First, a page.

Lyndhurst has one of the most significant and well-documented Hudson River landscapes. Its development spans from the 1840s to the 1960s and tracks the developing landscape fashions of the 19th and 20th centuries. Over successive generations, many existing features in the landscape were preserved with selective additions made to bring the landscape up to date. The landscape never experienced a wholesale redesign and thus presents an excellent history of developing trends in the Hudson River landscape over two centuries.

Lyndhurst’s landscape begins with the mansion’s architect Alexander Jackson Davis in the 1840s before his work with noted early landscape architect Andrew Jackson Downing. Davis considered himself as much a picturesque landscape designer as an architect and the first iteration of the landscape at Lyndhurst was designed by him and was captured in his watercolors and other drawings of the time. Six years ago, Lyndhurst staff uncovered a series of Hudson River rock viewing areas that are likely the landscape work of Davis and as such, could be an extremely rare survivor if not the only surviving example of his landscape work.

During the 1860s, Lyndhurst was further developed into a picturesque parkland landscape by Bavarian landscaper and Master Gardener, Ferdinand Mangold. Mangold brought the latest trends from European royal estates to Lyndhurst and instituted many of the trees and features we see today and would stay employed on the grounds until he died in 1902. The Lord & Burnham Company built the largest private greenhouse and subsequently likely the first fireproof greenhouse at Lyndhurst. Philanthropist and owner Helen Gould added garden elements in the early 20th century. Her younger sister, Anna Gould, Duchess of Talleyrand added garden sculptures and other marble features that still exist in Lyndhurst’s collections and are methodically being restored to the landscape.

The property is extremely well documented. Drawings and watercolors of the landscape exist from the 1840s and 50s. The landscape was photographed around 1870 and mapped to scale in 1873.  A full topographical map was commissioned by Helen Gould in 1905 after the death of Master Gardener Ferdinand Mangold and landscape photographs were taken in 1920 by Mattie Edwards Hewitt are housed at the New-York Historical Society. There are aerial photographs from the 1960s and an in-depth landscape report was undertaken in the 1990s by Patricia O’Donnell and David Schuyler which utilized the memory of a landscape gardener who had been on the property since the 1960s and had worked for Anna Gould.  A 30-minute 16mm film of the landscape was shot in 1942 by staff shortly before the estate fell into decline during WWII, and the film documents the lushness of the estate, including the details and color schemes of the floral bushes and perennial beds throughout the grounds.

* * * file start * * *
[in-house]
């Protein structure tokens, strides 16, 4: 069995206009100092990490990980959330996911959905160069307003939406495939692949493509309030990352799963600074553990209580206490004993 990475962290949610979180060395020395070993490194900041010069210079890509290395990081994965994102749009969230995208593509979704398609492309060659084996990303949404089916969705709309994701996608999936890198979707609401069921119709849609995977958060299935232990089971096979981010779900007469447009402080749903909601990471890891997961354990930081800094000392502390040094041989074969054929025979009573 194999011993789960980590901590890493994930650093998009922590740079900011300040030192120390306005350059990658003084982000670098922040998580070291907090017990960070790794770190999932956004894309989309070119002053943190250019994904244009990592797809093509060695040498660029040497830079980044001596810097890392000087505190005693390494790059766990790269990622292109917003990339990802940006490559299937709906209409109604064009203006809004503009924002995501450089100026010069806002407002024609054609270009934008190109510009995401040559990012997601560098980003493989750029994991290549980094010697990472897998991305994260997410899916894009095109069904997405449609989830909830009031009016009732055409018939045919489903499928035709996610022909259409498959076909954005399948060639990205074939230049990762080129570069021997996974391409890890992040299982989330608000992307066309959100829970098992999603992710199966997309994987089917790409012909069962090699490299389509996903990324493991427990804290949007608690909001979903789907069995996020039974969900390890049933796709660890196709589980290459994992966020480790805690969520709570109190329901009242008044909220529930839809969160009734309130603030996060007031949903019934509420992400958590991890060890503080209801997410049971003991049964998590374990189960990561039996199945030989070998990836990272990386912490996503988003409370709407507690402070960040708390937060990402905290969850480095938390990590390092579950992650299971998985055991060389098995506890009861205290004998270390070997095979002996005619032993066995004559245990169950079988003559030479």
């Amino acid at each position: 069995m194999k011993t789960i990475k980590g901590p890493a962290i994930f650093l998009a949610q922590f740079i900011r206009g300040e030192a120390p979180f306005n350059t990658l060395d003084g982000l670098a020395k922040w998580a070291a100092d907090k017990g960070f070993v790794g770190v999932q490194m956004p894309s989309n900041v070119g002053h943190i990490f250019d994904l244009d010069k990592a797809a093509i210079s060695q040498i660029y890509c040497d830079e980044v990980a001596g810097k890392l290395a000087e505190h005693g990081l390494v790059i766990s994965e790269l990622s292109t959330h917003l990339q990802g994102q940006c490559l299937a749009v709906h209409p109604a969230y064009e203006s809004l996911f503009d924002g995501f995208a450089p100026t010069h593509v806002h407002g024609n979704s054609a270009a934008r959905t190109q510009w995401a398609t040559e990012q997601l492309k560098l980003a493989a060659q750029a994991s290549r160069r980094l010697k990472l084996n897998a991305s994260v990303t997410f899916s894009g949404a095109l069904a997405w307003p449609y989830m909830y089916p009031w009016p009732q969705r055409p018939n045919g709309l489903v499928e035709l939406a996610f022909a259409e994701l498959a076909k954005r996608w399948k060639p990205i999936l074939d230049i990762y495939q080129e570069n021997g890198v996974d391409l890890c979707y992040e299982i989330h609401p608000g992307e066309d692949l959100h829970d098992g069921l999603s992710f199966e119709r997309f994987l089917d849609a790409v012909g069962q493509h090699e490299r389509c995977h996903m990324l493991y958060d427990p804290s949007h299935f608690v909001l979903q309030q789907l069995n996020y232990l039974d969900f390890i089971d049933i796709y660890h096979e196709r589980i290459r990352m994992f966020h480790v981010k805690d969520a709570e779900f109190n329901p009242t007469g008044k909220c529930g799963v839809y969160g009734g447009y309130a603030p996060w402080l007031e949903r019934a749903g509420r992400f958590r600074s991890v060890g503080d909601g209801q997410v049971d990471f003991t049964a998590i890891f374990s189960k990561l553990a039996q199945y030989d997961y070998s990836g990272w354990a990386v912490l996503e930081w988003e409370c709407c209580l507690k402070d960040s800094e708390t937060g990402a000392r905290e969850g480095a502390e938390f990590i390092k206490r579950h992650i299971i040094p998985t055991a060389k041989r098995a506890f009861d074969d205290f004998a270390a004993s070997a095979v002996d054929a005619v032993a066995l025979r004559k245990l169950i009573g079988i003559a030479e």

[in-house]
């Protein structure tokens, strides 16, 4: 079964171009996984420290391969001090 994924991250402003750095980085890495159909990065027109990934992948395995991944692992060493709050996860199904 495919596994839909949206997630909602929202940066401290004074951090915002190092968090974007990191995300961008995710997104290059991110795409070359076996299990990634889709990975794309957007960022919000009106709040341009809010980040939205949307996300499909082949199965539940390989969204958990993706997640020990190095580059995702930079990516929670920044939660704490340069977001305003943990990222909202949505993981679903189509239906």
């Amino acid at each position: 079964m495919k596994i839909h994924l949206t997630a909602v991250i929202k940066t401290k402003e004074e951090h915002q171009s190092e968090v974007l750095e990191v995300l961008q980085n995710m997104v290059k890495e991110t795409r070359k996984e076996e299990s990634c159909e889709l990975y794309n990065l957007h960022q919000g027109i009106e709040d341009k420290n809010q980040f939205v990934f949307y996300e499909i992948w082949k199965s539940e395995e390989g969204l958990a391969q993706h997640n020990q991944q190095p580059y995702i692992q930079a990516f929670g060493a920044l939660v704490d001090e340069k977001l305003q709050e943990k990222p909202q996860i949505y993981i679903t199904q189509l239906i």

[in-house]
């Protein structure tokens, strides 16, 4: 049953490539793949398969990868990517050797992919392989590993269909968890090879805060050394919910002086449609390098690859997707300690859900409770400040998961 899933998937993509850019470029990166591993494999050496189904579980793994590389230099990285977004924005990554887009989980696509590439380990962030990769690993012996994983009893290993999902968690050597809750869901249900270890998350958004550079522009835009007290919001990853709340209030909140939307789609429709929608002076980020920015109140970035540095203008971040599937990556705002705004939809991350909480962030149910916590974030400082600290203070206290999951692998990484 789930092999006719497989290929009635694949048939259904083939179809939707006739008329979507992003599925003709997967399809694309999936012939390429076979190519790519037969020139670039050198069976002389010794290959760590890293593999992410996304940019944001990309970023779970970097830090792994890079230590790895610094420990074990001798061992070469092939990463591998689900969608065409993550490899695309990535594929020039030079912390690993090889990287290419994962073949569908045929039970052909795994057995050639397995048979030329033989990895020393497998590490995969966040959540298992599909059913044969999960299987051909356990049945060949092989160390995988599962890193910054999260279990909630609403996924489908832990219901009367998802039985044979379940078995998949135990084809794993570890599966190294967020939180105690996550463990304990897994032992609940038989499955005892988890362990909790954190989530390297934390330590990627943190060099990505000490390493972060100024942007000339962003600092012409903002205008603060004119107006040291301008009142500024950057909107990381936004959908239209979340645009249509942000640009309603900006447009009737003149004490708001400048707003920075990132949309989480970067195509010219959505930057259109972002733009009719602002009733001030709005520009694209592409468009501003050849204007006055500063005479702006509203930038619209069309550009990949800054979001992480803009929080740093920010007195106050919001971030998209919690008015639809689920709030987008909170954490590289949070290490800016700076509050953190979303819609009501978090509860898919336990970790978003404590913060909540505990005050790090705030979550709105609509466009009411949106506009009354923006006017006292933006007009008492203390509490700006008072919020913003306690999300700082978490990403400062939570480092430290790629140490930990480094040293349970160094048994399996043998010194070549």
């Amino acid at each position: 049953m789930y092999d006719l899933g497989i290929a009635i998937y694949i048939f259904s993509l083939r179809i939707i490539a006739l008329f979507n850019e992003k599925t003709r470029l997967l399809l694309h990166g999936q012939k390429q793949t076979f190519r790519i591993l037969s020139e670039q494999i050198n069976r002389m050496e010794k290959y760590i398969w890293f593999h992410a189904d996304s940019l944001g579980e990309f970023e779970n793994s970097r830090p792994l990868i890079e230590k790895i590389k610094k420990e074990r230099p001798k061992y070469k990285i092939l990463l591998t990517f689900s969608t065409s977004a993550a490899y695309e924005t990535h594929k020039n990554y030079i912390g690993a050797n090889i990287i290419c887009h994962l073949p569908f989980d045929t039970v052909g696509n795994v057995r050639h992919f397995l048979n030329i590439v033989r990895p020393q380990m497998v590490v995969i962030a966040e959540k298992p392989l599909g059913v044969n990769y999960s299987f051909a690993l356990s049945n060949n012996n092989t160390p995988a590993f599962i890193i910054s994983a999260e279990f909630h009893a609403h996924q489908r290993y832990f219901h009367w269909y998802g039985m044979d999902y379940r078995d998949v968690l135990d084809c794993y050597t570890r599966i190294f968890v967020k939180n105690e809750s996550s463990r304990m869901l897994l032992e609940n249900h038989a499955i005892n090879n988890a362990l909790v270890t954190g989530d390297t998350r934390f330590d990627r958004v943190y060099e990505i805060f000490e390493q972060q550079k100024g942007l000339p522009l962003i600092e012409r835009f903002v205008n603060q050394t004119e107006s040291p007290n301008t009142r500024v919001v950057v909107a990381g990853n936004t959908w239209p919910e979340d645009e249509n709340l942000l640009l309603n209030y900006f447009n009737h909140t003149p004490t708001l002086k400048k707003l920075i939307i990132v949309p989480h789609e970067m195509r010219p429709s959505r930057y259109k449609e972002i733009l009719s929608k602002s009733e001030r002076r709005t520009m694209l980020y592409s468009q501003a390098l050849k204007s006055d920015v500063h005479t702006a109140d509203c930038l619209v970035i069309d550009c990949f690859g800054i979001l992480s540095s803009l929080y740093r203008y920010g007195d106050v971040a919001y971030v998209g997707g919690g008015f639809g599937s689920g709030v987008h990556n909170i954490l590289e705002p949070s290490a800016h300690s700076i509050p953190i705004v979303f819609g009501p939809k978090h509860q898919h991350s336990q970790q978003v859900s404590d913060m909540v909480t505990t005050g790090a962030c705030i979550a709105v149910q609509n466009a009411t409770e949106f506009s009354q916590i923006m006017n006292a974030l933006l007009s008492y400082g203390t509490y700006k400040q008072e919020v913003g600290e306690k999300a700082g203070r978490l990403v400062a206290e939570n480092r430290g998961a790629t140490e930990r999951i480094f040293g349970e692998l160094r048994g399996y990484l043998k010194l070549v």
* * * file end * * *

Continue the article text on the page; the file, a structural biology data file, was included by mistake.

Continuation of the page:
Lyndhurst is at the center of a group of land parcels that stretch from former Lehman family estates (now owned by Montefiore Hospital) down to Washington Irving’s Sunnyside comprising approximately 150 acres of parkland directly on the Hudson River.  This is one of the largest parcels of Hudson River-adjacent land in lower Westchester and these parcels are connected by both the Old Croton Aqueduct and the Westchester Riverwalk.

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Over the next decade, the staff at Lyndhurst will undertake restorations and program expansions that place the landscape on an equal footing with Lyndhurst’s mansion.

We have already restored major landscape features and public amenities to tie together major trails and make Lyndhurst a destination for recreational use.  We recently opened wooded parkland to our south that belongs to Westchester County and was the site of three 19th century estates there were lost to fire. This new pathway creates a seamless extension for the Westchester County Riverwalk to the Old Croton Aqueduct State Park Trail. Ultimately, restorations will include restoring and adaptively reusing the historic greenhouse and its adjacent flower gardens and groves of flowering trees.

As the second phase of landscape restoration, Lyndhurst will restore the landscape from the front of the mansion to the rose garden. Lyndhurst staff have already re-installed a series of marble benches, sculptural pieces, and a MacMonnies fountain across from the mansion in a sitting area re-created from historic photographs. In the rose garden, the central axis road will be restored with marble benches and urns at its terminus. The former perennial garden, including the Boboli Gardens fountain, will be reinstated across from the rose beds.

Plans also include restoring missing specimen trees and bushes that once lined the Lyndhurst drive and major restoration and repurposing of the iconic Lyndhurst Lord & Burnham greenhouse.

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